Young Americans make up nearly half of America’s unemployed workforce, according to a study released Thursday, and the unemployment rate for Americans between the ages of 18 and 24 is a staggering 15.1 percent. But the bleak job prospects for young Americans isn’t just contributing to the nation’s persistently high unemployment rate. According to a study from the Center for American Progress, the long-term effects will hurt young Americans for years to come.
The negative effects of unemployment, in fact, will cost young Americans more than $20 billion over the next decade, CAP’s Sarah Ayres found:
Not only is unemployment bad for young people now, but the negative effects of being unemployed have also been shown to follow a person throughout his or her career. A young person who has been unemployed for six months can expect to earn about $22,000 less over the next 10 years than they could have expected to earn had they not experienced a lengthy period of unemployment. In April 2010 the number of people ages 20–24 who were unemployed for more than six months had reached an all-time high of 967,000 people. We estimate that these young Americans will lose a total of $21.4 billion in earnings over the next 10 years.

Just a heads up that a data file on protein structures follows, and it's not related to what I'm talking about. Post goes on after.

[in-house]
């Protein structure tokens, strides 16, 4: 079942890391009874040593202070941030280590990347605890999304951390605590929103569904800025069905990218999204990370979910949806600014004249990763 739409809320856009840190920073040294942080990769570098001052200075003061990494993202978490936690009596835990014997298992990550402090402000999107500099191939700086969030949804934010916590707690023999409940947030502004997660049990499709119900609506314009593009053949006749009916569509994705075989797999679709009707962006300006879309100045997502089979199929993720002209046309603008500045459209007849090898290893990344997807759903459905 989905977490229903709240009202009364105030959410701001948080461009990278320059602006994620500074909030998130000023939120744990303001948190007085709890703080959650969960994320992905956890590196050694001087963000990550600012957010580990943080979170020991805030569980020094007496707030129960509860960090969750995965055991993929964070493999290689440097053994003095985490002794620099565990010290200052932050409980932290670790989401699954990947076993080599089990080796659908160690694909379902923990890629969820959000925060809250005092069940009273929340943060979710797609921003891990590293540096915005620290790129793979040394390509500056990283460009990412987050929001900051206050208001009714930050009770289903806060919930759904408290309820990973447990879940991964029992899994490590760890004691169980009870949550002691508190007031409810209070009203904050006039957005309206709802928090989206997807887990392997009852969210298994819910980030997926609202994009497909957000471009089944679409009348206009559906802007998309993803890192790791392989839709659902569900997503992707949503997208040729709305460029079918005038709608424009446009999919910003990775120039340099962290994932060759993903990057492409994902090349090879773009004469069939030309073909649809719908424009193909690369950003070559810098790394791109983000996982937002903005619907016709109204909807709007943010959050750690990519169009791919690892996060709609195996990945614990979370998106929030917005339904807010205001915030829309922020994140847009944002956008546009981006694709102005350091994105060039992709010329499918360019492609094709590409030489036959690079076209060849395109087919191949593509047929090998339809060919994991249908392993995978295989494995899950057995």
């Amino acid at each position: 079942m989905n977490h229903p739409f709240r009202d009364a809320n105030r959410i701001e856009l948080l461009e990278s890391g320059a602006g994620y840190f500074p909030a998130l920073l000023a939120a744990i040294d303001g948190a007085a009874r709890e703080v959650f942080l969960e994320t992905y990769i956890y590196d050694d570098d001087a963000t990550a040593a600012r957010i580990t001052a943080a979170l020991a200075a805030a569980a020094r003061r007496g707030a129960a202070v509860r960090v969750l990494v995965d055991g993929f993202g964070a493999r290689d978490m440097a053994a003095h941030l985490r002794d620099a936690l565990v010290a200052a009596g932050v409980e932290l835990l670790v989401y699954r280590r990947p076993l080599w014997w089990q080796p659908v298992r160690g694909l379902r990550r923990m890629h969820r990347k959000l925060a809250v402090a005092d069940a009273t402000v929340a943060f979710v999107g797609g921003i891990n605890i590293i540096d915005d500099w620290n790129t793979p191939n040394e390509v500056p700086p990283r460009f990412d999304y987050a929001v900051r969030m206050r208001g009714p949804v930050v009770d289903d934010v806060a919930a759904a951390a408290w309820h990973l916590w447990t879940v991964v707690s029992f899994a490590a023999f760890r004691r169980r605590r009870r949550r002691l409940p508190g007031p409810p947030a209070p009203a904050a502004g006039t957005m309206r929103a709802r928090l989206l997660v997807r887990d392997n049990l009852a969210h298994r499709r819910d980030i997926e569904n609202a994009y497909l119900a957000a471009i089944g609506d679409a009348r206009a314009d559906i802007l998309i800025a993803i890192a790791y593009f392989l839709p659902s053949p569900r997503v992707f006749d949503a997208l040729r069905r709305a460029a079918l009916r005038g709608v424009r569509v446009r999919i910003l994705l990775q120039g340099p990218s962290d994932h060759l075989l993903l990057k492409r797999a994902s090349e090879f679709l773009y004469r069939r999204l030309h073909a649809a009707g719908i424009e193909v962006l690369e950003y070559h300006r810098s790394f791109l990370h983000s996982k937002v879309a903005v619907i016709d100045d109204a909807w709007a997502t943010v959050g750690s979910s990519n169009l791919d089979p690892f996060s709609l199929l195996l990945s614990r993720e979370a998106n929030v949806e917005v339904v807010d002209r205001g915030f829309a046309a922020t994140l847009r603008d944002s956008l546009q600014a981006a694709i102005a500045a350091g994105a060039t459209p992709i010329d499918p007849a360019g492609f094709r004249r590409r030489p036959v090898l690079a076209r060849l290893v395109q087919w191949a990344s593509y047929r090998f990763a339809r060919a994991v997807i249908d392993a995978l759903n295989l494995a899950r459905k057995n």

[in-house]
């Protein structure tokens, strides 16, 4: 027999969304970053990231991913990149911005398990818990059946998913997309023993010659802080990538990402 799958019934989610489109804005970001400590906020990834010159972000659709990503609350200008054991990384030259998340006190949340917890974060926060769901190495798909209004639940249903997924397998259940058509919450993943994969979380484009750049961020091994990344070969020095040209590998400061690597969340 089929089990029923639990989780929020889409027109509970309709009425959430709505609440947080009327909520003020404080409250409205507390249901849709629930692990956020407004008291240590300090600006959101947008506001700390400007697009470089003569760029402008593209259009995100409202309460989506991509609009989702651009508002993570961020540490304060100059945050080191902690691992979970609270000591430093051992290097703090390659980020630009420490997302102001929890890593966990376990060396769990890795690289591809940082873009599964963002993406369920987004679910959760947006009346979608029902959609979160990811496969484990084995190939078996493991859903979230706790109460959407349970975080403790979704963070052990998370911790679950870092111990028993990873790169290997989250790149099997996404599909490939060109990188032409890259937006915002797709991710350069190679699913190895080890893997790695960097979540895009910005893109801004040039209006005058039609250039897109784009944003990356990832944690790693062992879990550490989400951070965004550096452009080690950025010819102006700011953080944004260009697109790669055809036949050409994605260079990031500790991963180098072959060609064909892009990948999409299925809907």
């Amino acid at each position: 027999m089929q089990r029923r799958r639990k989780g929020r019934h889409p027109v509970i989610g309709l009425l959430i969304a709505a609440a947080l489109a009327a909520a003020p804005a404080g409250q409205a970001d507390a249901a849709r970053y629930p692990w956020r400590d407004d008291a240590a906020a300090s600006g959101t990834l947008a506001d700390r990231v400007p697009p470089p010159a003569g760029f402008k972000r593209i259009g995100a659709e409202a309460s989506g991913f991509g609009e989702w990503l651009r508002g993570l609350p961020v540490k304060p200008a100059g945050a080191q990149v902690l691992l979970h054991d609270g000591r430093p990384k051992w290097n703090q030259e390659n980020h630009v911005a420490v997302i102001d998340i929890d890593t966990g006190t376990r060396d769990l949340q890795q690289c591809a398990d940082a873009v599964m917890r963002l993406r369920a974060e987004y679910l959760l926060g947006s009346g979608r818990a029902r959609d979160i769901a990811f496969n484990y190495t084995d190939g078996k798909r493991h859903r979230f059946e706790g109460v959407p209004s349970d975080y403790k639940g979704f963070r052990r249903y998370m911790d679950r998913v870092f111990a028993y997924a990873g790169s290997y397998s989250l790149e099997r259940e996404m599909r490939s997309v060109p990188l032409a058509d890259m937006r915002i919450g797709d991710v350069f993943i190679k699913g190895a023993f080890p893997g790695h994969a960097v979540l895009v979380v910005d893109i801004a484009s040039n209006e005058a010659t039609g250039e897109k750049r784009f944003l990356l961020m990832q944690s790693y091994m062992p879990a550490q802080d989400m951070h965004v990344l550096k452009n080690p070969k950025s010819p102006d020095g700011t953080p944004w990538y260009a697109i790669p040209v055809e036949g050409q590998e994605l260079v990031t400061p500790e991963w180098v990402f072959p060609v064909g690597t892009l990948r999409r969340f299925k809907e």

It isn’t just unemployment that is depressing wages for young workers, though. College graduates and young workers are increasingly being pushed in to low-wage jobs as better opportunities aren’t available to them because of a slacking job market. Low-wage jobs have made up a majority of the jobs added since the end of the recession, and there are now 13.4 million college graduates occupying them — a 19 percent increase since the start of the recession.
These losses also hurt the broader economy, as young Americans are less able to spend money. Reports have already shown that unemployment for young Americans is holding back the housing recovery and thus the overall economic recovery, and other reports paint an even worse picture. As Ayres noted, this unemployment will cost young Americans $1.6 trillion over their lifetimes, which will also reduce revenues for the federal government.
But even as youth unemployment remains in crisis, the government has cut more than $1 billion from youth job programs and continues to focus on reducing the deficit instead of policies that will create jobs and help young Americans — and the country as a whole — finally recover from the Great Recession.